Governor Holcomb released the report detailing the school safety recommendations compiled by a working group formed by Indiana Department of Homeland Security Director Bryan Langley, in conjunction with David Woodward, the Indiana Department of Education’s Director of School Building Physical Security and Safety. Gov. Holcomb directed several next steps regarding the 18 recommendations in the report:
· The Indiana State Budget Agency will direct an effort to identify costs associated with the recommendations and how they might be funded, whether through existing programs or other local, state or federal sources. The governor will use the information as he determines his 2019 legislative and administrative priorities
· The Department of Homeland Security will initiate efforts to create an Indiana School Safety Hub to put state resources in one easy to use online location for schools and parents (recommendation #7)
· The Integrated Public Safety Commission will develop a self-evaluation tool to maximize the effectiveness of each school’s communications systems and activities (recommendation #8)
· The Indiana State Police will set up and develop an anonymous tip line (recommendation #10)
· The state fire marshal has already developed guidance for schools on unplanned fire alarms and the Indiana Department of Education is assisting with distribution to all schools (recommendation #11). A link to the guidance may be found at:

The recommendations are organized into three categories in the report:
· Enhanced mental health services
· Safety equipment, technology, tools and training
· Policy or legislative considerations regarding school safety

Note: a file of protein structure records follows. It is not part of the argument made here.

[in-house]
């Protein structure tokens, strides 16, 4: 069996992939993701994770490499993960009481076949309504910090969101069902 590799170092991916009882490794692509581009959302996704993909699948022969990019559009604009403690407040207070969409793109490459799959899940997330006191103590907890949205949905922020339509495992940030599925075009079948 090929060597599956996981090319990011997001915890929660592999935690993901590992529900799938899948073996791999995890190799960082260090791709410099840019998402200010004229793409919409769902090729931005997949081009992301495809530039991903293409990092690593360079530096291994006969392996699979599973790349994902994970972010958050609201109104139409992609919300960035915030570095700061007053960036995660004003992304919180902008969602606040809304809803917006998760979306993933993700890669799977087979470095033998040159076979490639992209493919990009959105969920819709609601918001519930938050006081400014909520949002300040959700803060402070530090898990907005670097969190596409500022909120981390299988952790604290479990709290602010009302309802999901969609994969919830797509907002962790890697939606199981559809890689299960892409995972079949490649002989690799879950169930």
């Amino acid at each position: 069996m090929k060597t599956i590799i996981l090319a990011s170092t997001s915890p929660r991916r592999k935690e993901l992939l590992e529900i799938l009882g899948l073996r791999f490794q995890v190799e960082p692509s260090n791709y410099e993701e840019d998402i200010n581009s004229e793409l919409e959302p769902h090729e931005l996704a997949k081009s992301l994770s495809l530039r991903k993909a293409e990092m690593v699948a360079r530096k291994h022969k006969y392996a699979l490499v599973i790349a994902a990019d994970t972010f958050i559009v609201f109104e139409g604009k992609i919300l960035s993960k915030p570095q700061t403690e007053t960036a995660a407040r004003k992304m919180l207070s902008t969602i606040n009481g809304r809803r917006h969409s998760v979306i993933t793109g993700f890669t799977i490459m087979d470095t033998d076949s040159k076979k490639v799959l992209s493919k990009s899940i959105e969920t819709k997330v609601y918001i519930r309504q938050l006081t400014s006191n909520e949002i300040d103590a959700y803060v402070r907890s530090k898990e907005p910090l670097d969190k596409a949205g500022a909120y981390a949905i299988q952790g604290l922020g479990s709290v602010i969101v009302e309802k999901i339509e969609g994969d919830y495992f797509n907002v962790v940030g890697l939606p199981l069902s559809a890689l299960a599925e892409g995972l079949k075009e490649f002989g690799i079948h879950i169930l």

A team of state leaders and subject matter experts from across the state conducted in-person and phone interviews, online surveys, and community forums to gather feedback. More than 400 responses were collected from school administrators, educators, first responders, public safety officials and others. And while the group learned that the needs of school districts can vary widely, the three categories of recommendations became clear once feedback was reviewed. Among other recommendations the report cites are:
· Enhancing and expanding mental health services
· Increasing funding flexibility for local law enforcement presence in schools
· Identifying and implementing a universal mental health screening tool for schools to use
· Requiring active shooter drills in every school
· Creating funding flexibility for school safety grants
Last month, the governor announced the state would make handheld metal detectors available at no cost to traditional public, charter and private schools that request them. The 3,231 metal detectors requested by 369 school entities in this first round are expected to arrive at schools later this month. Schools that are interested, but did not place an order, will have another opportunity to do so later this fall. To view a full copy of the report, go to